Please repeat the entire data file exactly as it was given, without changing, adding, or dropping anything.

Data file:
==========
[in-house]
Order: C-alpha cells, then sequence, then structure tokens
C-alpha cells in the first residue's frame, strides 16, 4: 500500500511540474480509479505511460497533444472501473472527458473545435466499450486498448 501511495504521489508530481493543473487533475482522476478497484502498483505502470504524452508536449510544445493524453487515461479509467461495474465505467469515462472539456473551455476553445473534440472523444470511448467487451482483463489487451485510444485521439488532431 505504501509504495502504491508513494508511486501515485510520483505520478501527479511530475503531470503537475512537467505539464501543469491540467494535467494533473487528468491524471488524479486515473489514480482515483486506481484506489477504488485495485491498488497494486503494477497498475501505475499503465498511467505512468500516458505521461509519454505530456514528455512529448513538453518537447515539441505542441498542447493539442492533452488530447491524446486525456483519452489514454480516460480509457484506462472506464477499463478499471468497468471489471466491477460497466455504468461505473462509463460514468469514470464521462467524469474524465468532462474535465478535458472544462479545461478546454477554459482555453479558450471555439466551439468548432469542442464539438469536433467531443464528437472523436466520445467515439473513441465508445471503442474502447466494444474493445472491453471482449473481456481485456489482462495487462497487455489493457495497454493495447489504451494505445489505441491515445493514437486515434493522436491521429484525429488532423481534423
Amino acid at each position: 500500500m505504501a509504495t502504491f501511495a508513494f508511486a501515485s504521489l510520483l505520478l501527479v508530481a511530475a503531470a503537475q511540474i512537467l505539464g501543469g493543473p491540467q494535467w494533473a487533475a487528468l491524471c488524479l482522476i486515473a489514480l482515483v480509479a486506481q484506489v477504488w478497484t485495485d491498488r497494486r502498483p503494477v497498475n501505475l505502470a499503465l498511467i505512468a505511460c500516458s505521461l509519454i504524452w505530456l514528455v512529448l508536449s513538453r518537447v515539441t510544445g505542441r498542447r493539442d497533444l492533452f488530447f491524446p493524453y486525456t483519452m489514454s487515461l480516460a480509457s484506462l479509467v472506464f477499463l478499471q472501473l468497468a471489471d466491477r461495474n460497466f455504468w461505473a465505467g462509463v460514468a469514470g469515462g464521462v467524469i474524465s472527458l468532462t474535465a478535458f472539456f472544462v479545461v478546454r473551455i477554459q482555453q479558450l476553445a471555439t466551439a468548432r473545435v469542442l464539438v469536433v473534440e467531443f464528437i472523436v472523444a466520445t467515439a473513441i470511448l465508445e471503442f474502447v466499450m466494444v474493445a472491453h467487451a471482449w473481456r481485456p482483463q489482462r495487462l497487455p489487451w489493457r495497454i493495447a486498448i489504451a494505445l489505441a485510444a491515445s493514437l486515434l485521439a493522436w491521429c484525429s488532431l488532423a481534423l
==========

[in-house]
Order: C-alpha cells, then sequence, then structure tokens
C-alpha cells in the first residue's frame, strides 16, 4: 500500500511540474480509479505511460497533444472501473472527458473545435466499450486498448 501511495504521489508530481493543473487533475482522476478497484502498483505502470504524452508536449510544445493524453487515461479509467461495474465505467469515462472539456473551455476553445473534440472523444470511448467487451482483463489487451485510444485521439488532431 505504501509504495502504491508513494508511486501515485510520483505520478501527479511530475503531470503537475512537467505539464501543469491540467494535467494533473487528468491524471488524479486515473489514480482515483486506481484506489477504488485495485491498488497494486503494477497498475501505475499503465498511467505512468500516458505521461509519454505530456514528455512529448513538453518537447515539441505542441498542447493539442492533452488530447491524446486525456483519452489514454480516460480509457484506462472506464477499463478499471468497468471489471466491477460497466455504468461505473462509463460514468469514470464521462467524469474524465468532462474535465478535458472544462479545461478546454477554459482555453479558450471555439466551439468548432469542442464539438469536433467531443464528437472523436466520445467515439473513441465508445471503442474502447466494444474493445472491453471482449473481456481485456489482462495487462497487455489493457495497454493495447489504451494505445489505441491515445493514437486515434493522436491521429484525429488532423481534423
Amino acid at each position: 500500500m505504501a509504495t502504491f501511495a508513494f508511486a501515485s504521489l510520483l505520478l501527479v508530481a511530475a503531470a503537475q511540474i512537467l505539464g501543469g493543473p491540467q494535467w494533473a487533475a487528468l491524471c488524479l482522476i486515473a489514480l482515483v480509479a486506481q484506489v477504488w478497484t485495485d491498488r497494486r502498483p503494477v497498475n501505475l505502470a499503465l498511467i505512468a505511460c500516458s505521461l509519454i504524452w505530456l514528455v512529448l508536449s513538453r518537447v515539441t510544445g505542441r498542447r493539442d497533444l492533452f488530447f491524446p493524453y486525456t483519452m489514454s487515461l480516460a480509457s484506462l479509467v472506464f477499463l478499471q472501473l468497468a471489471d466491477r461495474n460497466f455504468w461505473a465505467g462509463v460514468a469514470g469515462g464521462v467524469i474524465s472527458l468532462t474535465a478535458f472539456f472544462v479545461v478546454r473551455i477554459q482555453q479558450l476553445a471555439t466551439a468548432r473545435v469542442l464539438v469536433v473534440e467531443f464528437i472523436v472523444a466520445t467515439a473513441i470511448l465508445e471503442f474502447v466499450m466494444v474493445a472491453h467487451a471482449w473481456r481485456p482483463q489482462r495487462l497487455p489487451w489493457r495497454i493495447a486498448i489504451a494505445l489505441a485510444a491515445s493514437l486515434l485521439a493522436w491521429c484525429s488532431l488532423a481534423l